The Alaska Division of Parks and Outdoor Recreation advises all boaters on the Kenai River to take extra safety precautions during this time of high water. Unusually swift currents and cold waters can make boating more challenging and dangerous than normal.
Everyone should always wear life jackets when on the river and watch for floating debris such as logs, trees and other things. State Parks reminds parents that state law requires that all children ages 13 or younger must wear approved life jackets any time they are in a boat.
High water conditions also have increased bank erosion on the river.
Chris Degernes, Kenai area parks superintendent, said, "We have heard from a number of Kenai River landowners who have been experiencing unusually high levels of erosion on their river banks and have asked that we educate boaters to be considerate of their boat wakes during this high water time."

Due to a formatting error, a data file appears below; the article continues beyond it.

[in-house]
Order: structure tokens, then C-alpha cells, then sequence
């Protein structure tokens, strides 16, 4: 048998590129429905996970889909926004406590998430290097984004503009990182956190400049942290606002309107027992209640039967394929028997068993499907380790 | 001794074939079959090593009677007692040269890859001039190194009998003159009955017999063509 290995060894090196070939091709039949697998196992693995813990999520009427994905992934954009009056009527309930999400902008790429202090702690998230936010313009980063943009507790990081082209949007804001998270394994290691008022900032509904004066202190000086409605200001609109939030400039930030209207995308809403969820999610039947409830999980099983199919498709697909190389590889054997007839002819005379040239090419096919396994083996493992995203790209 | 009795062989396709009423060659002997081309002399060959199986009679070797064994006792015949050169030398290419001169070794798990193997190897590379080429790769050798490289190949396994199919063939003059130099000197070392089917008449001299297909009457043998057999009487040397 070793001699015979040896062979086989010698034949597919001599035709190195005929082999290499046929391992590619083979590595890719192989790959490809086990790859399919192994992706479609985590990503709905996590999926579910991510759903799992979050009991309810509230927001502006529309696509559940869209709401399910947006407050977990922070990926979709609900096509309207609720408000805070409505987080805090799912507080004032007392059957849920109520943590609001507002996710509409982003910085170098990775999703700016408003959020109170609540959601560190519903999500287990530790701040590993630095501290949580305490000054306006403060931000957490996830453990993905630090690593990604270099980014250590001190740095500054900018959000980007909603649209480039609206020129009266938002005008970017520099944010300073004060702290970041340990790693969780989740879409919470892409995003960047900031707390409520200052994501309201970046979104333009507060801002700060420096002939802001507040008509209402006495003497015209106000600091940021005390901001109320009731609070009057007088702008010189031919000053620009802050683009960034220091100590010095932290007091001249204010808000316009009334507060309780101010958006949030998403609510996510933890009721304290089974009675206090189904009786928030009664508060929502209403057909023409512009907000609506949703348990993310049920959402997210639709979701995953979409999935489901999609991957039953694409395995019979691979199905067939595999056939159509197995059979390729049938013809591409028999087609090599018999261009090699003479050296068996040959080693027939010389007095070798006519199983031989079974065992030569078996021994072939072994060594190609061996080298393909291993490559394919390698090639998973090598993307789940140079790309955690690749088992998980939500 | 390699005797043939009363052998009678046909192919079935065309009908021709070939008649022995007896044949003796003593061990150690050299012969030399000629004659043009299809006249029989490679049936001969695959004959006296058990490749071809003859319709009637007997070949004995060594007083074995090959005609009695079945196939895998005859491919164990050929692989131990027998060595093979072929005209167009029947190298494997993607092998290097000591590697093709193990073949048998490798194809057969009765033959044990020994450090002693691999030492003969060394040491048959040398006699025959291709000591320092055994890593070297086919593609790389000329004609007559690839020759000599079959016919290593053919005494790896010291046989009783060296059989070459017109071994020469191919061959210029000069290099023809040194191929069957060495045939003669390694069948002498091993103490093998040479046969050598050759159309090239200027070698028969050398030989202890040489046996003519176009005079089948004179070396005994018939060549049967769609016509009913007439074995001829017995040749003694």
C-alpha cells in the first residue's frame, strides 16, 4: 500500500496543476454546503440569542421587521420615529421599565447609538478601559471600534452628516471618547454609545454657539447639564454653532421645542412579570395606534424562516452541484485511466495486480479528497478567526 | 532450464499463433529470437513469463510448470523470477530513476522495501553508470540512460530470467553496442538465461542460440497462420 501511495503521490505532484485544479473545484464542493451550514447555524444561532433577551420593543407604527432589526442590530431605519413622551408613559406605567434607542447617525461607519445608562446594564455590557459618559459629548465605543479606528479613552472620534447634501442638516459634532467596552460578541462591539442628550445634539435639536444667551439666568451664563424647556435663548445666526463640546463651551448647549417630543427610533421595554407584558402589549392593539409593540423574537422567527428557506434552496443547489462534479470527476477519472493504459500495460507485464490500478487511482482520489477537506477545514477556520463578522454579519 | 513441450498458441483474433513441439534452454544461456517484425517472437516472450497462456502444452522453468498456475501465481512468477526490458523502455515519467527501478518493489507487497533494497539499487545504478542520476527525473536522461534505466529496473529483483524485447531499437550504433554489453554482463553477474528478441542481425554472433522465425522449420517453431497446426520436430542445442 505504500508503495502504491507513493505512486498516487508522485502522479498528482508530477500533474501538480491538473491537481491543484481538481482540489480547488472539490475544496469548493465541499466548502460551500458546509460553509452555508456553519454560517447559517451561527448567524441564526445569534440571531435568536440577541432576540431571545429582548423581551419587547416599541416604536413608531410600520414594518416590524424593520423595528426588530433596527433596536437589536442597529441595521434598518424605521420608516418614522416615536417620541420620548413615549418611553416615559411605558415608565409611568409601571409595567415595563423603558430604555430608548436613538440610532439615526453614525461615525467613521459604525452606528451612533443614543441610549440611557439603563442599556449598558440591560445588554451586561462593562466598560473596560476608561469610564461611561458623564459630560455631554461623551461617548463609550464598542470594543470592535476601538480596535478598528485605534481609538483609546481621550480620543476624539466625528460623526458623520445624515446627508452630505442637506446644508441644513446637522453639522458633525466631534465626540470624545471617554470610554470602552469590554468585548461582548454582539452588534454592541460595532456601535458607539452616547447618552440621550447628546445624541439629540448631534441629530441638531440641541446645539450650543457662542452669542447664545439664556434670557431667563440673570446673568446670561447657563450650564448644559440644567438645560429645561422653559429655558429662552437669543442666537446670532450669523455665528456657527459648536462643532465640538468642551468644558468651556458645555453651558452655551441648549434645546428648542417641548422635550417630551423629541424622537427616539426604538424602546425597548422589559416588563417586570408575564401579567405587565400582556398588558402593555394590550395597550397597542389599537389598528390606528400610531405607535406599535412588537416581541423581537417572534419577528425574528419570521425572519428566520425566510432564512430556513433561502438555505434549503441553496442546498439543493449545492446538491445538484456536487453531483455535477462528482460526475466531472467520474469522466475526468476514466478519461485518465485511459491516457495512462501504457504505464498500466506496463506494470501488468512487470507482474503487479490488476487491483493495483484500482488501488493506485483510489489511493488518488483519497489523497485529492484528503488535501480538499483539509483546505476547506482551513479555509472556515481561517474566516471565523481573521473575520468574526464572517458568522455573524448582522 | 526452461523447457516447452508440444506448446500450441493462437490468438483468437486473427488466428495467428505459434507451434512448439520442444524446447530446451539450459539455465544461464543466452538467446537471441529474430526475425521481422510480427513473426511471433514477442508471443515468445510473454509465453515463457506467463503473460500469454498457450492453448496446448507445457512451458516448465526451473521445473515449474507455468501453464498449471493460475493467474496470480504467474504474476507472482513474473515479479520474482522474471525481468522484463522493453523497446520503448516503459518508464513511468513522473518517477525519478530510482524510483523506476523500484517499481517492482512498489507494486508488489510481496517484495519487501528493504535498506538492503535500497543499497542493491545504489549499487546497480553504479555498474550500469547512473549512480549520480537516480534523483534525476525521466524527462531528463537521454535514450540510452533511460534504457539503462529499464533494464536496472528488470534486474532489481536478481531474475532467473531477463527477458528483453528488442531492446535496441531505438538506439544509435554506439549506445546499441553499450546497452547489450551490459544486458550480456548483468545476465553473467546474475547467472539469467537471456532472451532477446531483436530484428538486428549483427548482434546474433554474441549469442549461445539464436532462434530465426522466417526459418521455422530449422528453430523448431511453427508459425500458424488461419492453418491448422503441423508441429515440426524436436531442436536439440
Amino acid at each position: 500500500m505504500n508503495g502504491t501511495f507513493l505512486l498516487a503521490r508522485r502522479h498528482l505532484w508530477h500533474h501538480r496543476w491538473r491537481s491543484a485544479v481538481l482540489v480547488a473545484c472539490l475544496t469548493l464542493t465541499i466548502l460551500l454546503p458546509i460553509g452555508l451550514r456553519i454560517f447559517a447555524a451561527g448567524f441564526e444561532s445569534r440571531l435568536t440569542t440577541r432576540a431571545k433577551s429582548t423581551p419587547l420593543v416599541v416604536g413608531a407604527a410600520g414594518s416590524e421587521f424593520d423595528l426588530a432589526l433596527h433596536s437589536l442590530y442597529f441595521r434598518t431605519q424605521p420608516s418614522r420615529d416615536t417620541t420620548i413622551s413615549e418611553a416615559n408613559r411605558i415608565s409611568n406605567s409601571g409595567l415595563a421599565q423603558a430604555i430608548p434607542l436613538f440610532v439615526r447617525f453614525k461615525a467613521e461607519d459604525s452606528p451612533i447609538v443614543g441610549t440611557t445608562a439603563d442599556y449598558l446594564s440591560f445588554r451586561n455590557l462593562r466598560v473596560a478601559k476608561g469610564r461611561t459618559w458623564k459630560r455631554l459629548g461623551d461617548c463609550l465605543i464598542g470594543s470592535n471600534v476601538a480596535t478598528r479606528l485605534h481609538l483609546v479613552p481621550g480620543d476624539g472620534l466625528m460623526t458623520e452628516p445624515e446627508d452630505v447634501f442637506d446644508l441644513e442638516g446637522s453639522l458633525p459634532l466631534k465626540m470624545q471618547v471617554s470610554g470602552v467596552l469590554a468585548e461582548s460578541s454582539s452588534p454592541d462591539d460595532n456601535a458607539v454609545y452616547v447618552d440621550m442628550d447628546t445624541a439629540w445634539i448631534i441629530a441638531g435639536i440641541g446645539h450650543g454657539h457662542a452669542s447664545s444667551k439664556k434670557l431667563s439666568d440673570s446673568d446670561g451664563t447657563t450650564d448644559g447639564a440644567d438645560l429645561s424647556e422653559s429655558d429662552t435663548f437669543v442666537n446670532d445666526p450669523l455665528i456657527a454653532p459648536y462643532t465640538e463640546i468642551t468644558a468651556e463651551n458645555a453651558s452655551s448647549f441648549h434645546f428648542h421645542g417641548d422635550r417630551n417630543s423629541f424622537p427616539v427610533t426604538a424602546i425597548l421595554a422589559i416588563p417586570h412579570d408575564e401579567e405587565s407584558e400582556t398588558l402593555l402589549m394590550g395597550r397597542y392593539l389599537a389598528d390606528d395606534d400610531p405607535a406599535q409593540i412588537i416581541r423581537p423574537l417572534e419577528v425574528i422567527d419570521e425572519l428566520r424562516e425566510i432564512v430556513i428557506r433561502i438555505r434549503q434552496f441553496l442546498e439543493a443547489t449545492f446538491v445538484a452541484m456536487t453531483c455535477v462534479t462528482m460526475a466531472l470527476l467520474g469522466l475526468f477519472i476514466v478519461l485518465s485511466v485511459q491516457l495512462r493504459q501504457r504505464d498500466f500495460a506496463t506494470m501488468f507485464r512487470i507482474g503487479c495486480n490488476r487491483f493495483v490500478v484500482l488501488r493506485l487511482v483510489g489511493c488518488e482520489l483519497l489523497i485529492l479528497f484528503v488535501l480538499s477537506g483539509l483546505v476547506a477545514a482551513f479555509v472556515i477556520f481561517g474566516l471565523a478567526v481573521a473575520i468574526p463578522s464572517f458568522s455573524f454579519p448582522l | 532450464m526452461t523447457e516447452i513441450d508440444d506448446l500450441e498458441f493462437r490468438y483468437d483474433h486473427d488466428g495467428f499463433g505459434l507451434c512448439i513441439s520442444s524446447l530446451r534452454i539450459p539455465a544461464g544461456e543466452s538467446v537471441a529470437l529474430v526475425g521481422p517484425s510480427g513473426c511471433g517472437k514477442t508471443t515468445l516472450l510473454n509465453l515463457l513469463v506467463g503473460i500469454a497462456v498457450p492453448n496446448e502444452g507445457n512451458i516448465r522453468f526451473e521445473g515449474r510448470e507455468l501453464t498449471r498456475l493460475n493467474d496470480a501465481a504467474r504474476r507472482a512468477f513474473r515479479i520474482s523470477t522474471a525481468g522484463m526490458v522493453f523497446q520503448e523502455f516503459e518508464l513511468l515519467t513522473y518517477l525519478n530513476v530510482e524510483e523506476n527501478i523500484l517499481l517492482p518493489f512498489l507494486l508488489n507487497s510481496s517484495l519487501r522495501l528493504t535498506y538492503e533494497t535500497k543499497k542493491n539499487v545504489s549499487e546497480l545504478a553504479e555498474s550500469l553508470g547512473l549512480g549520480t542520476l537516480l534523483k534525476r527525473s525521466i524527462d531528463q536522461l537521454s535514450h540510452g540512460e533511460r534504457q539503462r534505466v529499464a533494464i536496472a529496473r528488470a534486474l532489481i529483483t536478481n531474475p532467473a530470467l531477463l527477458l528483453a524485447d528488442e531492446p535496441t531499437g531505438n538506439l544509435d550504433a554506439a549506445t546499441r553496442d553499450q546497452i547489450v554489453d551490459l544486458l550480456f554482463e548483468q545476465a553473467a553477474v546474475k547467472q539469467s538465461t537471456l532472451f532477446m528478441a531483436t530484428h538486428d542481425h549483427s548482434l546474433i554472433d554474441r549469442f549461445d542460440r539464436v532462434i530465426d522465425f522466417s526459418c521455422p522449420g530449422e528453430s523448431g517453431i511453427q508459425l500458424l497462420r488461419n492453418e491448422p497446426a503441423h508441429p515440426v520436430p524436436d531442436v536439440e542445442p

Power boaters are asked to use the center of the river whenever possible, so boat wakes generated by their passing will diminish by the time they hit the river banks. Running powerboats right next to a riverbank causes more erosion, as the full wake energy is directed at crumbling soils of the riverbank.
Maintaining the natural vegetation along the Kenai River is important not only for preserving private and public property, but also for keeping fish habitat healthy. Unnatural erosion caused by powerboats is seen as an increasing threat to maintaining healthy riverbanks along the Kenai River, according to an advisory from State Parks.
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